Have the PFA Order Vacated

If the person who requested the PFA has a change of heart about it, decides to reconcile, or no longer considers you a threat, they may request to have the PFA order vacated (canceled). Since the PFA order, by definition, prevents you from contacting the petitioner directly (talk to your attorney about this), but if the petitioner is willing to request it, the court is likely to honor it. Again, this won't erase the PFA from your record, but a PFA that has been voluntarily vacated is still easier to explain to the Board of Medicine if any issues arise.

Appeal the PFA Order

If the judge makes the PFA final, you still have the ability to appeal the PFA and try to overturn it. You can do so in two ways:

  1. File a Motion for Reconsideration. You'll have ten days after the PFA becomes final to file this motion with the court that decided your case. In the Motion for Reconsideration, your attorney must present arguments as to why the PFA was wrongfully imposed.
  2. Submit a formal appeal to the Superior Court. You have 30 days to file this appeal, and your attorney will need to show how the judge made either a mistake of law or a mistake in fact in finalizing the PFA.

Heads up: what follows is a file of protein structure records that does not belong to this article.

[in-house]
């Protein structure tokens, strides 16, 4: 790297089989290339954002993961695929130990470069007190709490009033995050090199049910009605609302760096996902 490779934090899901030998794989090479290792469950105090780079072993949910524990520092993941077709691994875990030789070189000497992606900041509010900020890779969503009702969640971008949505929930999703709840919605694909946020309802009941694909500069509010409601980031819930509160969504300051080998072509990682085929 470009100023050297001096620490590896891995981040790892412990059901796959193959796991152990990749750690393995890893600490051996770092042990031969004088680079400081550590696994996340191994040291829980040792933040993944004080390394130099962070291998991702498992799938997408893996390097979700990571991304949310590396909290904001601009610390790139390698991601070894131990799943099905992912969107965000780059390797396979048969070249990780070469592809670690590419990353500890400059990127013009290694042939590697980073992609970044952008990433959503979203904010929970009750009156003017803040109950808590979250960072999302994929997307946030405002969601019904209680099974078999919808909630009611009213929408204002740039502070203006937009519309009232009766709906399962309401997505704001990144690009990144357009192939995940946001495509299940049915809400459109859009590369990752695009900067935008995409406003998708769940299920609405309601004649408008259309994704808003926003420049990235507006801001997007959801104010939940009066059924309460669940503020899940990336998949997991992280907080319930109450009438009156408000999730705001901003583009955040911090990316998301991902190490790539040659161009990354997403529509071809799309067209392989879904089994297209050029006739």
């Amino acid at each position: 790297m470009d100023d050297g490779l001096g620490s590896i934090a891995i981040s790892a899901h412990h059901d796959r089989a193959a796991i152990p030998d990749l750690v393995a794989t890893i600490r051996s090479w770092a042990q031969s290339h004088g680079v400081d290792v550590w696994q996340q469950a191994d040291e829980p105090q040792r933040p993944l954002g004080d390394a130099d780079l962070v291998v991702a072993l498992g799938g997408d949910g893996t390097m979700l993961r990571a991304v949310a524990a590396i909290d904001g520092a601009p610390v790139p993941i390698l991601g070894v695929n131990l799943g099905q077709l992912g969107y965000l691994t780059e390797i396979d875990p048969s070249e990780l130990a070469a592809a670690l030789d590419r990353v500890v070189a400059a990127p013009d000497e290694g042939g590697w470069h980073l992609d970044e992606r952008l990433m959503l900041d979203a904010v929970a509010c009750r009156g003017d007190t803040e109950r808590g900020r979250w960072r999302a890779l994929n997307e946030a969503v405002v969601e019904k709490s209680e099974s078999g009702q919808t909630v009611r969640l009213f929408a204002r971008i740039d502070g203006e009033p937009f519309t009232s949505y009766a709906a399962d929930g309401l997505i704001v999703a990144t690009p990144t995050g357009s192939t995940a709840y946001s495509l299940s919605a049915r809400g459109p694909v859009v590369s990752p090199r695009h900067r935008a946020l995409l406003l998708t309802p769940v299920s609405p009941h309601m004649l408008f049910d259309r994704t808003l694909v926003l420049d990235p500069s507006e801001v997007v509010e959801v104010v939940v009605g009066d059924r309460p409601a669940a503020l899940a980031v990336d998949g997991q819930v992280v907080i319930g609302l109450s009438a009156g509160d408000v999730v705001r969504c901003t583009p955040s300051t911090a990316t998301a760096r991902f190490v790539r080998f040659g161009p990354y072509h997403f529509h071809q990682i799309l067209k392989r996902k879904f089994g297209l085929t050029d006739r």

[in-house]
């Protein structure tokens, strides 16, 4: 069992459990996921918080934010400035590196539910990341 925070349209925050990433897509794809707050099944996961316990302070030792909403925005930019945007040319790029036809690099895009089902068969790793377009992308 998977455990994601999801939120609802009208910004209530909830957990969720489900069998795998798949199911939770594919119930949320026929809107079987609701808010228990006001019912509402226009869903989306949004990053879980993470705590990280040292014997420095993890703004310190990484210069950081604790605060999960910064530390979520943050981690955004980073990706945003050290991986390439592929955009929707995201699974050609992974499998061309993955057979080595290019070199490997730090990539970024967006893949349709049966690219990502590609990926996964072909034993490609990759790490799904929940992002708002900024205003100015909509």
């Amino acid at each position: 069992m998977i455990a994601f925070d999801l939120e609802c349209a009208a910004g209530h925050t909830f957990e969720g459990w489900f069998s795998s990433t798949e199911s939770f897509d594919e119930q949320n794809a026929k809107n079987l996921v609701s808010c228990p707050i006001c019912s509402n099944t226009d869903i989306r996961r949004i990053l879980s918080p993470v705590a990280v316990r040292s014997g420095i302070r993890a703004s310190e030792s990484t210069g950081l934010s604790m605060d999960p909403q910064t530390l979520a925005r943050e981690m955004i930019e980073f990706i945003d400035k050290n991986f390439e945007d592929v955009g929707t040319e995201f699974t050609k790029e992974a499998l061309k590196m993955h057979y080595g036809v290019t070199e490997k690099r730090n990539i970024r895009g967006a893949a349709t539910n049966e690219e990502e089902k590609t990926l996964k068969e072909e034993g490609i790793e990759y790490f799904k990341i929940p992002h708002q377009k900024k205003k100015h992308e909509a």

Keep in mind that the majority of appeals against finalized PFAs will fail. However, if your attorney can present a very compelling argument for overturning it, it might be worth attempting to appeal it especially considering the damage it could do to your medical license.

Request an Expungement of Your PFA

Because a PFA can be initiated against you without your input, there's effectively no way to prevent a PFA from appearing on your public record. However, if the temporary PFA is never finalized, your attorney can petition the court to have the PFA expunged from your record.

Options for expunging PFAs in Pennsylvania are currently quite limited. According to the court case Commonwealth v. Charnik, a temporary PFA can only be expunged if a) If the temporary PFA is not finalized (i.e., allowed to expire); or b) If the petitioner withdraws the PFA petition (e.g., if they changed their mind). There is currently no mechanism in Pennsylvania for expunging a PFA once it is finalized, even after the PFA itself expires.